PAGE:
How cockroaches survived the asteroid
When the rock now known as the Chicxulub impactor plummeted from outer space and slammed into the Earth 66 million years ago, cockroaches were there. The impact caused a massive earthquake, and scientists think it also triggered volcanic eruptions thousands of miles from the impact site. How could roaches a couple of inches long survive when so many powerful animals went extinct? It turns out that they were nicely equipped to live through a meteoric catastrophe. If you’ve ever seen a cockroach, you’ve probably noticed that their bodies are very flat.
With little sunlight, surviving plants struggled to grow, and many other organisms that relied on those plants went hungry. This means they will eat most foods that come from animals or plants as well as cardboard, some kinds of clothing and even poop. Another helpful trait is that cockroaches lay their eggs in little protective cases. Like phone cases, oothecae are hard and protect their contents from physical damage and other threats, such as flooding and drought. Modern cockroaches are little survivors that can live just about anywhere on land, from the heat of the tropics to some of the coldest parts of the globe.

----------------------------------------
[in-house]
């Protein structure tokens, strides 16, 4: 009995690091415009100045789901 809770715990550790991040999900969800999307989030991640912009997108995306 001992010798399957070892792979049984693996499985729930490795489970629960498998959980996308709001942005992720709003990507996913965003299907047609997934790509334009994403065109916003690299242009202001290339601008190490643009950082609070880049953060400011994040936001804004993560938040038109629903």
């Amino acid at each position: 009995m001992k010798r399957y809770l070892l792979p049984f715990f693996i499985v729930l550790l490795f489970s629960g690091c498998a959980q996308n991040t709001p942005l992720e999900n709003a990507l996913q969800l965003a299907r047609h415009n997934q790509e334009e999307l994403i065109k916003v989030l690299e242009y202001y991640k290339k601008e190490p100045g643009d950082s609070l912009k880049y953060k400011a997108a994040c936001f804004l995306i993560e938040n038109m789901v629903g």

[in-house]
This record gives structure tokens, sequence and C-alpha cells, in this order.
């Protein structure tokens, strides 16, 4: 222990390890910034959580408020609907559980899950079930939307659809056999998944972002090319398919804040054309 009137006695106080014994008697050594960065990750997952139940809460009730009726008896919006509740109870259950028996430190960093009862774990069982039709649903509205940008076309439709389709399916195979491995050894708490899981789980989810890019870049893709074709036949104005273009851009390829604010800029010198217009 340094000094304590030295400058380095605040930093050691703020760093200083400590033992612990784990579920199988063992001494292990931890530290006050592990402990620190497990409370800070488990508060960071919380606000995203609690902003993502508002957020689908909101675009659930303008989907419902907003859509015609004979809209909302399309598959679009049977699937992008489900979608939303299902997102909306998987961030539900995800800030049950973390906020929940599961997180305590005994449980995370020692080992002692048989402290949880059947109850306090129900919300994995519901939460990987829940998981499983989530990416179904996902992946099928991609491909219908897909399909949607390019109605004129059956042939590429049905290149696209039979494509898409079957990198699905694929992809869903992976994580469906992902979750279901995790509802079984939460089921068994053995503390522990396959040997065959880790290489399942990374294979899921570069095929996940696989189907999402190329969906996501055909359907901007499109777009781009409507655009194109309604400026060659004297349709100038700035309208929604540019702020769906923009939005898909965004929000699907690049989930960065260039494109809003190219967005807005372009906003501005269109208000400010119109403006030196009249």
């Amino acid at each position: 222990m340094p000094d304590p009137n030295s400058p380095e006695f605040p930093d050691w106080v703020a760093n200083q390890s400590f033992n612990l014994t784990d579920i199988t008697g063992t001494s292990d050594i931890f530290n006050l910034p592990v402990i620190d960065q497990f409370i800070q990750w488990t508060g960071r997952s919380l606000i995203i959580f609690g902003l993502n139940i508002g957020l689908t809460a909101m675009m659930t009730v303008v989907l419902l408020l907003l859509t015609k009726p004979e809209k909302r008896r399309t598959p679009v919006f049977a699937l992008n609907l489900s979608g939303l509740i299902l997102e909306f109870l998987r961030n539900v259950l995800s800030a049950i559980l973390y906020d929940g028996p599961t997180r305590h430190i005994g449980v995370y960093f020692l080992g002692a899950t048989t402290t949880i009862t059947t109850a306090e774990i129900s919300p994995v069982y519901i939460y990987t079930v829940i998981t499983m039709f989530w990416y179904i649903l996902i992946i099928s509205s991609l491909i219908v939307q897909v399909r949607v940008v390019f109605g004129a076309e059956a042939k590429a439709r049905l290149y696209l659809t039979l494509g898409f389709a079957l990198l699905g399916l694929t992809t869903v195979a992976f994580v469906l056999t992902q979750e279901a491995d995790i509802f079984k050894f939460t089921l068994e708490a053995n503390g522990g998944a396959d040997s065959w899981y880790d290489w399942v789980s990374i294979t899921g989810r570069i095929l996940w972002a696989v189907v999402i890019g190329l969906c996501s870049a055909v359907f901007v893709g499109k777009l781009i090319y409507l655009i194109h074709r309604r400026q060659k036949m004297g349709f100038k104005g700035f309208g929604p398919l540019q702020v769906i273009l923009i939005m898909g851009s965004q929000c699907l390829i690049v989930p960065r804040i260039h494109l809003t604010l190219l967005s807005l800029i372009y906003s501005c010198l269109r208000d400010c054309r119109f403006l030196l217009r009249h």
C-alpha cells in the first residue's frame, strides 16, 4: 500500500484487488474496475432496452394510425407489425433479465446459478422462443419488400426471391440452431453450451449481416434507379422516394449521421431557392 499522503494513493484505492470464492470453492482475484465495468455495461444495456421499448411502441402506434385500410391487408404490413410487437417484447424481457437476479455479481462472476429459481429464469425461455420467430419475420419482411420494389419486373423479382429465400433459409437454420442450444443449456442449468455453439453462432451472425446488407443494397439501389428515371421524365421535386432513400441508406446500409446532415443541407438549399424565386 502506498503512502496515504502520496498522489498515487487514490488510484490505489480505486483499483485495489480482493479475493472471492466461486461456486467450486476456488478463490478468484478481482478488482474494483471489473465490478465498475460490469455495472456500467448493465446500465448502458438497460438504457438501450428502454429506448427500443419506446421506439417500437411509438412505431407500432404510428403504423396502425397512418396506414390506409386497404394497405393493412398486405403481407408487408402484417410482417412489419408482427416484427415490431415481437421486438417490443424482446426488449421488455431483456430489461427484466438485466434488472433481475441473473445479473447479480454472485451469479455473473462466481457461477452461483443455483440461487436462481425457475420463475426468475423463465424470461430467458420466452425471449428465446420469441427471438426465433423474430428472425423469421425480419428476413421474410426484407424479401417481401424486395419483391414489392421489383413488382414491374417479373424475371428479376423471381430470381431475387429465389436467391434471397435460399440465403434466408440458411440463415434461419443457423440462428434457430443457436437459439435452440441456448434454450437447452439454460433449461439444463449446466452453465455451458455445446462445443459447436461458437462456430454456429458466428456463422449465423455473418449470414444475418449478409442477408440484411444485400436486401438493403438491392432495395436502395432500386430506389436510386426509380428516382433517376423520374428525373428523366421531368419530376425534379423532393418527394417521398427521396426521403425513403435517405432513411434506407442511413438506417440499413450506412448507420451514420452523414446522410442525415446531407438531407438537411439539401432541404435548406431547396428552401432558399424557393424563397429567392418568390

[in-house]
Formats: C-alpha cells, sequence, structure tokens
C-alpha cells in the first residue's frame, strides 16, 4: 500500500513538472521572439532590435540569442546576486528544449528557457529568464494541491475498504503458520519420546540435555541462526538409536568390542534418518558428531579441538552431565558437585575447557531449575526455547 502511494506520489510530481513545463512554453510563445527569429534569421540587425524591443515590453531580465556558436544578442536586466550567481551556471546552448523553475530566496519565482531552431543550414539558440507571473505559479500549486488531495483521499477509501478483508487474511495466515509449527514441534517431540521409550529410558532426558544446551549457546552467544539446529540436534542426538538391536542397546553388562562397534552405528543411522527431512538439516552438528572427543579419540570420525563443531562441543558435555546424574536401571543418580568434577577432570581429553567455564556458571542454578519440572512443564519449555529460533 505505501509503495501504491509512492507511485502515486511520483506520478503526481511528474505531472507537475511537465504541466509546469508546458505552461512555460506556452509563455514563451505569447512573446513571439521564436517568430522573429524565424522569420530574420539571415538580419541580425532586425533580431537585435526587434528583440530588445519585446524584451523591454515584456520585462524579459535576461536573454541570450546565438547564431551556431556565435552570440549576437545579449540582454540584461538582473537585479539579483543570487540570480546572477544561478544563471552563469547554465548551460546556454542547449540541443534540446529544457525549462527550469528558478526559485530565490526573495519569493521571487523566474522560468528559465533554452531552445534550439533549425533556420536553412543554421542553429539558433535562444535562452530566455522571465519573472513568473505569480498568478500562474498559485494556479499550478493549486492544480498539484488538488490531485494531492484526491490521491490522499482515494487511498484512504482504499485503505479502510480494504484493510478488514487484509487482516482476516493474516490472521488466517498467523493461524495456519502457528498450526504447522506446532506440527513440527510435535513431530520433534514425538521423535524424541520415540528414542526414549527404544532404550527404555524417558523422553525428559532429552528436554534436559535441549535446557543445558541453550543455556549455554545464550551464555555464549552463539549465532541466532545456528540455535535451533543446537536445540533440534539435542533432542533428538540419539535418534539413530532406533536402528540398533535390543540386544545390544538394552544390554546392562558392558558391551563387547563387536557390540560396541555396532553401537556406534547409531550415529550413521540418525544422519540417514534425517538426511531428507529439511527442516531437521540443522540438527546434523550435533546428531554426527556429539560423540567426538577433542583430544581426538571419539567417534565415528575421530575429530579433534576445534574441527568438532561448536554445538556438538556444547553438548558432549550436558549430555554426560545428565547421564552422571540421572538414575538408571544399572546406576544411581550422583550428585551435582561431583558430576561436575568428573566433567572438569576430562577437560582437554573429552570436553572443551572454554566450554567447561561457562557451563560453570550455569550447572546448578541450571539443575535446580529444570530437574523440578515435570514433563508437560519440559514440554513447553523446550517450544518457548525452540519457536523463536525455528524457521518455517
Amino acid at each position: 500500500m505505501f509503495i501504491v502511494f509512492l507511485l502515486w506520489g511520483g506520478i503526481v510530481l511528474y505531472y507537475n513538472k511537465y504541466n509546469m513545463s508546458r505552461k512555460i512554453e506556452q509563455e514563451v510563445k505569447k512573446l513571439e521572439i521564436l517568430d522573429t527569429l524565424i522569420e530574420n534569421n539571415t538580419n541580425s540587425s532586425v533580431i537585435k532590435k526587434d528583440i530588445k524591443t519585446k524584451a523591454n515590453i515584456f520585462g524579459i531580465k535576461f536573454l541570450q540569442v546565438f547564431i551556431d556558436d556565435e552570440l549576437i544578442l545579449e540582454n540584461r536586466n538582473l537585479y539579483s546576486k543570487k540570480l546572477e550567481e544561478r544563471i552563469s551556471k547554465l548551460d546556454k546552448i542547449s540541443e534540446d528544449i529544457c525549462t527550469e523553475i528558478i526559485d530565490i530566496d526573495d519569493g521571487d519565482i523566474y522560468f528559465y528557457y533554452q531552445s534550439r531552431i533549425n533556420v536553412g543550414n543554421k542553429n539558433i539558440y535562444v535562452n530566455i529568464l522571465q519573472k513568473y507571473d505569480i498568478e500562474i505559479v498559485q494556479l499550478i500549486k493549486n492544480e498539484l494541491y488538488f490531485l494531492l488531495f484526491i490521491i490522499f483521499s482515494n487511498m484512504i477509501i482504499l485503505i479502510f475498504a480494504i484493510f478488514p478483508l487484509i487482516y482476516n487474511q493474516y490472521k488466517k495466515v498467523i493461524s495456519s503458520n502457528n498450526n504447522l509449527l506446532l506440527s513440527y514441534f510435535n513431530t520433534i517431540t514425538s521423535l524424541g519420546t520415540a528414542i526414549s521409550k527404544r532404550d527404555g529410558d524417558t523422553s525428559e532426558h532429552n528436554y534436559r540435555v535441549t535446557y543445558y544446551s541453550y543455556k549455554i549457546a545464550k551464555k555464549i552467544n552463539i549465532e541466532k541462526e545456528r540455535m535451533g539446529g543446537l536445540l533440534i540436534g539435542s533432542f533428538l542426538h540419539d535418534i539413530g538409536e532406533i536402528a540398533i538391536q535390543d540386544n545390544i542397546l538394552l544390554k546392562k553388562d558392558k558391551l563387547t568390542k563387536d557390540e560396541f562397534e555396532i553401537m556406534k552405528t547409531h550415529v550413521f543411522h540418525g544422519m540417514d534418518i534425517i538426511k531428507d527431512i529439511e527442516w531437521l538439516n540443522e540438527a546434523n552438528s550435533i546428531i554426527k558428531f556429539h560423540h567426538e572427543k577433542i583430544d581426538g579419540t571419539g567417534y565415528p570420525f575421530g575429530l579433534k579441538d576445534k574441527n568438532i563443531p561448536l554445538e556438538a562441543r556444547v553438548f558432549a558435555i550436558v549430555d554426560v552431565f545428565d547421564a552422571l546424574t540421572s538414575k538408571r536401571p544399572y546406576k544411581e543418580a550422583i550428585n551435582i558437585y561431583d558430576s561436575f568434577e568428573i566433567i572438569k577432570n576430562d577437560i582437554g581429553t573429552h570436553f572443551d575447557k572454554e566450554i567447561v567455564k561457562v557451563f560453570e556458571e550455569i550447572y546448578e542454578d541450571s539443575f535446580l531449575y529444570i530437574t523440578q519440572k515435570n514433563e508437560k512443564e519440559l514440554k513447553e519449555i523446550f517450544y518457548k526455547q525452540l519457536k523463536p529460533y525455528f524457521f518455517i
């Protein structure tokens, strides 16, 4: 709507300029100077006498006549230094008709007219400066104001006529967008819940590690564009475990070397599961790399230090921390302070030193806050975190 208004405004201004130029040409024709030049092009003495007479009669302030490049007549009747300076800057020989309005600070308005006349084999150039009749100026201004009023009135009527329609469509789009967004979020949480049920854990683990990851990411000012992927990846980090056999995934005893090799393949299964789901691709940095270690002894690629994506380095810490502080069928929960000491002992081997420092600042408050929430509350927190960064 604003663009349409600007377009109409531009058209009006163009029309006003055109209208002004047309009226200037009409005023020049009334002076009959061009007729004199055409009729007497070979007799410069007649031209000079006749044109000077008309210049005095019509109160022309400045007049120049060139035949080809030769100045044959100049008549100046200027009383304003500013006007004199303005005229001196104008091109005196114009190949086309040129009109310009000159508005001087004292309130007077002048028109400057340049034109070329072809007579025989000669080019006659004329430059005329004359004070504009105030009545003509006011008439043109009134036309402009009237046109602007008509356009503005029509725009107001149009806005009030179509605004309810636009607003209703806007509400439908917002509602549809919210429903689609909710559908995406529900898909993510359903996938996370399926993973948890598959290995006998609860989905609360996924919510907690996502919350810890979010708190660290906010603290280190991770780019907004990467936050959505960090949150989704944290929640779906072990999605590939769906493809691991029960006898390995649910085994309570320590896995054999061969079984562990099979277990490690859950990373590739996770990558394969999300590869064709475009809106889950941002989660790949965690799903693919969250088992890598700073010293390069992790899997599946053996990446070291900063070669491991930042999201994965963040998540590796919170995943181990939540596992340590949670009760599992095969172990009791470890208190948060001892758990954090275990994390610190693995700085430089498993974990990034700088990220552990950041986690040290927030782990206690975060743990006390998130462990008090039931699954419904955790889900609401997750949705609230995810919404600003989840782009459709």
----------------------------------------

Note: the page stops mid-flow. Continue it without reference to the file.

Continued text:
A handful of these species like to live with humans and quickly become pests. When large numbers of roaches are present in unsanitary places, they can spread diseases. Cockroach pests are hard to manage because they can resist many chemical insecticides and because they have the same abilities that helped their ancestors outlive many dinosaurs. As a scientist, I see all insects as beautiful, six-legged inspirations.
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